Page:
The unfairness of our tax system: who is and isn’t paying up, how legal loopholes are leading to tax giveaways, and why more isn’t being done to hold accountable those who can and should be paying the most

Great links from The Lever on renewed calls to “tax the rich!” and the unfairness of our tax system: who is and isn’t paying up, how legal loopholes are leading to tax giveaways, and why more isn’t being done to hold accountable those who can and should be paying the most.


NUTS AND BOLTS: While the COVID-19 pandemic left the country’s richest men even richer and the other 99 percent struggling even more to make ends meet, our tax code isn’t helping to address this growing wealth inequality. In truth, the ultra-rich effectively pay a lower tax rate than the middle class — if they pay federal income tax at all. The richest earners have even gotten away with paying lower rates than the merely rich.

ProPublica’s bombshell reporting has shed light on how the current system has helped facilitate the mega-wealthy’s tax avoidance, mainly thanks to U.S. laws that do not define the financial gains from assets like stock and property — which is how billionaires have amassed much of their wealth — as taxable income until they are sold. As ProPublica wrote, “the concept that income comes only from proceeds — when gains are ‘realized’ — has been the bedrock of the U.S. tax system.” In other words, most billionaires keep a tight grasp on unrealized gains so that they can avoid transforming their wealth into income. It’s also why there’s nothing noble about CEOs’ PR stunts of setting low salaries for themselves.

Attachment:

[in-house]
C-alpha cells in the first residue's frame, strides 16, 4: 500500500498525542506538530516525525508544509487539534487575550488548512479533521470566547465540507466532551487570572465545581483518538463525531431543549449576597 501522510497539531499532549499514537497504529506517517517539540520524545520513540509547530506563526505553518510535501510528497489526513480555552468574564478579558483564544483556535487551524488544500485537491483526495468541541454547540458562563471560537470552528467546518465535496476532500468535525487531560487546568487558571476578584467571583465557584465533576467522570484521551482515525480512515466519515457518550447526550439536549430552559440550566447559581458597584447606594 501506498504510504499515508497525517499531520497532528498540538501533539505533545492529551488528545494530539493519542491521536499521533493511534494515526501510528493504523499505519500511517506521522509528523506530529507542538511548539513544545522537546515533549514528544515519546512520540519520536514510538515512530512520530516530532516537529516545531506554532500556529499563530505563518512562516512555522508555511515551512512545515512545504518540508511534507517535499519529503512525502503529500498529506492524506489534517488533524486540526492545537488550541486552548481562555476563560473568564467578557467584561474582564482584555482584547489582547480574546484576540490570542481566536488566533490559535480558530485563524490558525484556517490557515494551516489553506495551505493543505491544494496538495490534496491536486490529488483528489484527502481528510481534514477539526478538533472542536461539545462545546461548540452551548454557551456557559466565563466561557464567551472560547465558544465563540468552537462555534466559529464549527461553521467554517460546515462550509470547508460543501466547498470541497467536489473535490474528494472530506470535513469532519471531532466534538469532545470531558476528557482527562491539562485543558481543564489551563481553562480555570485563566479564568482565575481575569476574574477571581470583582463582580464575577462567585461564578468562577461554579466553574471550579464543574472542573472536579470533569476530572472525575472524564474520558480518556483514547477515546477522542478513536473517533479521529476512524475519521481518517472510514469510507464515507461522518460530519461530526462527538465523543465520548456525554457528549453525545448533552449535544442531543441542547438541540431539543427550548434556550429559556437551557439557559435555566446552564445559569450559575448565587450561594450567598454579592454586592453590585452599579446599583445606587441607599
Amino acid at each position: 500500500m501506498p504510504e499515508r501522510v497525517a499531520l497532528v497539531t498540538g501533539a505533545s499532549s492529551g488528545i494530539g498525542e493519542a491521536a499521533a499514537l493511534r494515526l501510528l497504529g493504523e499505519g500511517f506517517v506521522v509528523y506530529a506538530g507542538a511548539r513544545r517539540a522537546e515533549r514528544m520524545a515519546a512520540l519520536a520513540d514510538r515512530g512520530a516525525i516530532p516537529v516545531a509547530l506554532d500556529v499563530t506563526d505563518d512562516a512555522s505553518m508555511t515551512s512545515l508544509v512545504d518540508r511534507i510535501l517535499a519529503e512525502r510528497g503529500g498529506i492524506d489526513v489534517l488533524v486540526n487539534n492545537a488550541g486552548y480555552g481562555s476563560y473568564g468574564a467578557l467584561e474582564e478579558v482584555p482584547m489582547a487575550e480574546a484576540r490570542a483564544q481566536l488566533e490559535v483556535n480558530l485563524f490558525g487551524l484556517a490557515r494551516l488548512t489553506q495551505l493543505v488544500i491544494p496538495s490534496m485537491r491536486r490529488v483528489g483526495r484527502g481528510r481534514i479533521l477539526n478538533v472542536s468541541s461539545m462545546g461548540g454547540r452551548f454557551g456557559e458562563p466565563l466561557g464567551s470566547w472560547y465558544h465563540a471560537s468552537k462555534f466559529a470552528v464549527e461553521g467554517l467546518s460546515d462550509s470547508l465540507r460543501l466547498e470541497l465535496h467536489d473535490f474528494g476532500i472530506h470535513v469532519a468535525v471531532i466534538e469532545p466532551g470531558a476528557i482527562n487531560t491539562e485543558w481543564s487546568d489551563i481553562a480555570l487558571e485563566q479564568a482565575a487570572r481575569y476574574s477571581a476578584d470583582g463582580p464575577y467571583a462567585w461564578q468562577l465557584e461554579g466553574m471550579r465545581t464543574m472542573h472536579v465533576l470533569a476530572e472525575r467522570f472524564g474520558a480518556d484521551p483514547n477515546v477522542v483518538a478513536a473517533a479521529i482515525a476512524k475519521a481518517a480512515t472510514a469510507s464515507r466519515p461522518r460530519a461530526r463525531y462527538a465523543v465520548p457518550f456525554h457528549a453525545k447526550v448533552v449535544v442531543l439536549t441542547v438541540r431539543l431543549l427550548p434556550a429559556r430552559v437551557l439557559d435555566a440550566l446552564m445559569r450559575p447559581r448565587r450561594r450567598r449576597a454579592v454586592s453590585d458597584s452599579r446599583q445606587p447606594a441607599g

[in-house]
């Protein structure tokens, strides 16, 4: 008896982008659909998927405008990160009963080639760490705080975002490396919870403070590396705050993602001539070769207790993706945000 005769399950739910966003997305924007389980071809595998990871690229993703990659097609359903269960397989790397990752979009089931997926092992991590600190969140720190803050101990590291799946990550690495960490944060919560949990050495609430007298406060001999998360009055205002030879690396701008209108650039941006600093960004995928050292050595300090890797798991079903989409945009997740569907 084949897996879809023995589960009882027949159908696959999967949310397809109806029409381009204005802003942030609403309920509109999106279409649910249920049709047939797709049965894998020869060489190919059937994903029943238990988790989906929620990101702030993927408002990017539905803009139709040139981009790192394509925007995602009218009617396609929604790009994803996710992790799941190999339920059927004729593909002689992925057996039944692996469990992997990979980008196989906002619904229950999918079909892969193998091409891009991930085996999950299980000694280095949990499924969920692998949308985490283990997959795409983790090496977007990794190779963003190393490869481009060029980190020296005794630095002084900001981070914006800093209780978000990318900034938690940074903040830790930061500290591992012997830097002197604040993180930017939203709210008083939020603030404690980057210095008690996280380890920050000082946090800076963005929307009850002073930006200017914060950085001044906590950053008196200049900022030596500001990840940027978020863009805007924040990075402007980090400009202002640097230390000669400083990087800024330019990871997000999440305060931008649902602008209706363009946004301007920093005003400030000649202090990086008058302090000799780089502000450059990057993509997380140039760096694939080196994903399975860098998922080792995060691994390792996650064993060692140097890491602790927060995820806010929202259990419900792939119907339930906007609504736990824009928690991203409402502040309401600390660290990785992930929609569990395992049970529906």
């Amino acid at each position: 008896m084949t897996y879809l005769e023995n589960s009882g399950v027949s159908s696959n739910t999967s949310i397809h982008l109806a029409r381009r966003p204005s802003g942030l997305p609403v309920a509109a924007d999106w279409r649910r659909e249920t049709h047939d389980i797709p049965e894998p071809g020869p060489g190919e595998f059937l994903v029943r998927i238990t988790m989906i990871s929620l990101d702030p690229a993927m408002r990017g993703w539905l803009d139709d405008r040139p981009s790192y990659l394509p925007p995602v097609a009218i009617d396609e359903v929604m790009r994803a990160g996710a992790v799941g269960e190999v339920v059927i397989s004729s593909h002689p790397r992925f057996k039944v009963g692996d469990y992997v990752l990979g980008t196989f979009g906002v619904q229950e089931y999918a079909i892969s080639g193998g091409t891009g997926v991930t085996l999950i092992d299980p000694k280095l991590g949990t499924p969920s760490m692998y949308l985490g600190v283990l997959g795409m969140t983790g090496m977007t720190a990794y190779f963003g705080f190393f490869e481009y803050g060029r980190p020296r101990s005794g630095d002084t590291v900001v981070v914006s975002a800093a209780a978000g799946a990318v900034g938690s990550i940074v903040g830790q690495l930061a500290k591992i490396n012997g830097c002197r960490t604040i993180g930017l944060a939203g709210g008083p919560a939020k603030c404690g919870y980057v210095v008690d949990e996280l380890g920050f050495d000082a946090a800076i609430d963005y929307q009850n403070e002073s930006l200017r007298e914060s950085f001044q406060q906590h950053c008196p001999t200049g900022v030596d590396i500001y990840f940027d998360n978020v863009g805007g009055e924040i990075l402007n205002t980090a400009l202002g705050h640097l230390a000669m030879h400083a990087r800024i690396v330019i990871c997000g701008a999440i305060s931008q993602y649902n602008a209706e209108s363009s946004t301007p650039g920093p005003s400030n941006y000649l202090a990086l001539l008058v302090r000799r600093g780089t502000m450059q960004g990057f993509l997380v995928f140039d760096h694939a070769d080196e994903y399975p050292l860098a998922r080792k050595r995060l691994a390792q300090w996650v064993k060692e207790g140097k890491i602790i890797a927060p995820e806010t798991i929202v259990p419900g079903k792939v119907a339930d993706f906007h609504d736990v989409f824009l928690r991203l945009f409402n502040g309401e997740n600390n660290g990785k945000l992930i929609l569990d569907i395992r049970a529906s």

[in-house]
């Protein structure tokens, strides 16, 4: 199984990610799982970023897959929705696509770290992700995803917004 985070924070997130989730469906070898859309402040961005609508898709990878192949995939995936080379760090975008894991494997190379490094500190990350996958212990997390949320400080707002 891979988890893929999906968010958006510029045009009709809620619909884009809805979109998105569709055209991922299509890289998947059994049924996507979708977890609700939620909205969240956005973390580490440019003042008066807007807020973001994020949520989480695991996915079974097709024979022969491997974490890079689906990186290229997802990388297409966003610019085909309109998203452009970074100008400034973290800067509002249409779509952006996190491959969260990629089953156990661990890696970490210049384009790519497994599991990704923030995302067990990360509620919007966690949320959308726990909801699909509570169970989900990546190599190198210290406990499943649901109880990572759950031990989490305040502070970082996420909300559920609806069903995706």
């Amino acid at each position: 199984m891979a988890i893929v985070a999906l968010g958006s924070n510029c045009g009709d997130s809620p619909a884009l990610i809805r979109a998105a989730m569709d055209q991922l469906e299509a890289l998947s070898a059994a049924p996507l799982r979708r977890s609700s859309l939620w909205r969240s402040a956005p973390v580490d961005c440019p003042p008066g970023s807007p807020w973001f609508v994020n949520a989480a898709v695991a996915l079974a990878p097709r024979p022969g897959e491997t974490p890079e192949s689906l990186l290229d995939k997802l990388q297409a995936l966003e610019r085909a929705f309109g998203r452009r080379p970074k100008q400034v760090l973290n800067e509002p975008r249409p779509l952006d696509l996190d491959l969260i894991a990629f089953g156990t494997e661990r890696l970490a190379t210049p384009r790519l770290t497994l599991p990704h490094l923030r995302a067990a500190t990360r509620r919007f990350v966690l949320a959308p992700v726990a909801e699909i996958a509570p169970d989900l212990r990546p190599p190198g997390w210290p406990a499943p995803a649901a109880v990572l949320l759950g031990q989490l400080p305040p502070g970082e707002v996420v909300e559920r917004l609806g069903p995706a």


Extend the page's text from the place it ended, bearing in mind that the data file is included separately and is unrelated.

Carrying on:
The ultra-wealthy also borrow money, which, as ProPublica reports, “can be a way to access billions without producing income, and thus, income tax.” Many wealthy individuals and their businesses also lower their tax burden by making large tax-deductible charitable contributions and launching philanthropic initiatives, in the process burnishing their reputations, as Anand Giridharadas writes in Winners Take All.

U.S. corporate taxes, meanwhile, have significantly declined because many corporations avoid paying them by sending their profits to tax havens abroad that have a zero percent corporate tax rate. Moreover, according to the Institute On Taxation And Economic Policy, many companies reduce their tax burden by taking advantage of tax breaks, such as the federal research and experimentation credit, which provides companies cash savings for developments they undertake; renewable energy tax credits, which help subsidize renewable energy production; and a provision of President Donald Trump’s 2017 Tax Cuts and Jobs Act that lets companies quickly write off capital investments to substantially lower their income taxes. Trump’s tax law also cut the statutory corporate income tax rate from 35 to 21 percent, which proved to be a boon to big business but unlike Trump’s claims, did not translate to higher earnings for workers.

Naturally, those in power didn’t think twice before letting an expanded child tax credit that brought millions out of poverty permanently expire, while instead prioritizing a fattened defense budget.

ENDING A PRIVATE EQUITY TAX GIVEAWAY: There are several ways to make our tax code more equitable, and one solution in particular, which could raise $180 billion over a decade, merits greater attention: closing the “carried interest” loophole.

This loophole has allowed hedge fund, private equity, and venture capital managers to count the compensation they receive from clients as capital gains, which are taxed at the lower 20 percent rate instead of the usual top federal income tax rate of 37 percent. According to the economic policy research and advocacy firm 20/20 Vision, the loophole “allows fund managers to benefit from profits made by putting other people’s money at risk as if it were their own… a grossly unfair loophole that costs American taxpayers billions each year, while benefiting a few thousand financiers.”